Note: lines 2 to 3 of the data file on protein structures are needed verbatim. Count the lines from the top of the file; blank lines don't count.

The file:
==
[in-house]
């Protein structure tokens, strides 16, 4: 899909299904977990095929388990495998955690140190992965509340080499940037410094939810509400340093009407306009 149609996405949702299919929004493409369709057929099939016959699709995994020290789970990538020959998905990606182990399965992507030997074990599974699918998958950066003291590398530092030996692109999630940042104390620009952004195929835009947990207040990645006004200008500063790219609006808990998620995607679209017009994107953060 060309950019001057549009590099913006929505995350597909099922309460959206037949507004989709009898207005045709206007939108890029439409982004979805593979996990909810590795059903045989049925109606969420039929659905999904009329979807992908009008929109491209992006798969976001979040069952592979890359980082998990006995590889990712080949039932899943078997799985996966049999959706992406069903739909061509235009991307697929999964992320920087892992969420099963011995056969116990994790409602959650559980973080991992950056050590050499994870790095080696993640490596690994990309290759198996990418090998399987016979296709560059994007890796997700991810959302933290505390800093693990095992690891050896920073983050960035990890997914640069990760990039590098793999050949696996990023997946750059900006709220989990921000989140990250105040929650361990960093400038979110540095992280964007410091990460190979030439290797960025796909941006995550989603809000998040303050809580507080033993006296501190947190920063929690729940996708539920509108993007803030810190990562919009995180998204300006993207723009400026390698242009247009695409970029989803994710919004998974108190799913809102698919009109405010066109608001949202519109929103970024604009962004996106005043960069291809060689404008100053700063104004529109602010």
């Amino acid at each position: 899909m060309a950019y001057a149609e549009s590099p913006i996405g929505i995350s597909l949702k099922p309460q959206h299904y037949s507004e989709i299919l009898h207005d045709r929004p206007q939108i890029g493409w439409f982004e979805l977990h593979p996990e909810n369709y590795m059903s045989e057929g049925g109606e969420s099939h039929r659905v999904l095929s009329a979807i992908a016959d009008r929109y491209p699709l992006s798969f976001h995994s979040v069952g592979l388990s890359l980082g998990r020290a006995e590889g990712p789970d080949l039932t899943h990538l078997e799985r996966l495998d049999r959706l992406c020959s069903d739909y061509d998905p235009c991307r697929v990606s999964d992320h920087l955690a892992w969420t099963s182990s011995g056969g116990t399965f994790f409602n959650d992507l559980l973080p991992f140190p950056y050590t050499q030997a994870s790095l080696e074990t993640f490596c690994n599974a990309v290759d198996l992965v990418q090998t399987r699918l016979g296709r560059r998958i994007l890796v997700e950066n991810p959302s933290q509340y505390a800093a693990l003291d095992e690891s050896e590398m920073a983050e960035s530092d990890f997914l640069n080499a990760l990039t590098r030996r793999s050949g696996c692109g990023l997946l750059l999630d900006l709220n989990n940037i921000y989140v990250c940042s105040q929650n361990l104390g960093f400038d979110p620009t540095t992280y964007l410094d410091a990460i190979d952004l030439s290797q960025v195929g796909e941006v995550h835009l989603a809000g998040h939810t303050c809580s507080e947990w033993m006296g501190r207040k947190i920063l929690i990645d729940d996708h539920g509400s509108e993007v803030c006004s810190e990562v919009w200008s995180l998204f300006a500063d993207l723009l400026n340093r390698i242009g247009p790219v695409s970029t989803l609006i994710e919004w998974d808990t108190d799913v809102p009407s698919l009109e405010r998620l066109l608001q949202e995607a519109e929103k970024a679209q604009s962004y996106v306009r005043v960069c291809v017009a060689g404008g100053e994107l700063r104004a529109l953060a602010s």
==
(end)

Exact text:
């Protein structure tokens, strides 16, 4: 899909299904977990095929388990495998955690140190992965509340080499940037410094939810509400340093009407306009 149609996405949702299919929004493409369709057929099939016959699709995994020290789970990538020959998905990606182990399965992507030997074990599974699918998958950066003291590398530092030996692109999630940042104390620009952004195929835009947990207040990645006004200008500063790219609006808990998620995607679209017009994107953060 060309950019001057549009590099913006929505995350597909099922309460959206037949507004989709009898207005045709206007939108890029439409982004979805593979996990909810590795059903045989049925109606969420039929659905999904009329979807992908009008929109491209992006798969976001979040069952592979890359980082998990006995590889990712080949039932899943078997799985996966049999959706992406069903739909061509235009991307697929999964992320920087892992969420099963011995056969116990994790409602959650559980973080991992950056050590050499994870790095080696993640490596690994990309290759198996990418090998399987016979296709560059994007890796997700991810959302933290505390800093693990095992690891050896920073983050960035990890997914640069990760990039590098793999050949696996990023997946750059900006709220989990921000989140990250105040929650361990960093400038979110540095992280964007410091990460190979030439290797960025796909941006995550989603809000998040303050809580507080033993006296501190947190920063929690729940996708539920509108993007803030810190990562919009995180998204300006993207723009400026390698242009247009695409970029989803994710919004998974108190799913809102698919009109405010066109608001949202519109929103970024604009962004996106005043960069291809060689404008100053700063104004529109602010």
């Amino acid at each position: 899909m060309a950019y001057a149609e549009s590099p913006i996405g929505i995350s597909l949702k099922p309460q959206h299904y037949s507004e989709i299919l009898h207005d045709r929004p206007q939108i890029g493409w439409f982004e979805l977990h593979p996990e909810n369709y590795m059903s045989e057929g049925g109606e969420s099939h039929r659905v999904l095929s009329a979807i992908a016959d009008r929109y491209p699709l992006s798969f976001h995994s979040v069952g592979l388990s890359l980082g998990r020290a006995e590889g990712p789970d080949l039932t899943h990538l078997e799985r996966l495998d049999r959706l992406c020959s069903d739909y061509d998905p235009c991307r697929v990606s999964d992320h920087l955690a892992w969420t099963s182990s011995g056969g116990t399965f994790f409602n959650d992507l559980l973080p991992f140190p950056y050590t050499q030997a994870s790095l080696e074990t993640f490596c690994n599974a990309v290759d198996l992965v990418q090998t399987r699918l016979g296709r560059r998958i994007l890796v997700e950066n991810p959302s933290q509340y505390a800093a693990l003291d095992e690891s050896e590398m920073a983050e960035s530092d990890f997914l640069n080499a990760l990039t590098r030996r793999s050949g696996c692109g990023l997946l750059l999630d900006l709220n989990n940037i921000y989140v990250c940042s105040q929650n361990l104390g960093f400038d979110p620009t540095t992280y964007l410094d410091a990460i190979d952004l030439s290797q960025v195929g796909e941006v995550h835009l989603a809000g998040h939810t303050c809580s507080e947990w033993m006296g501190r207040k947190i920063l929690i990645d729940d996708h539920g509400s509108e993007v803030c006004s810190e990562v919009w200008s995180l998204f300006a500063d993207l723009l400026n340093r390698i242009g247009p790219v695409s970029t989803l609006i994710e919004w998974d808990t108190d799913v809102p009407s698919l009109e405010r998620l066109l608001q949202e995607a519109e929103k970024a679209q604009s962004y996106v306009r005043v960069c291809v017009a060689g404008g100053e994107l700063r104004a529109l953060a602010s």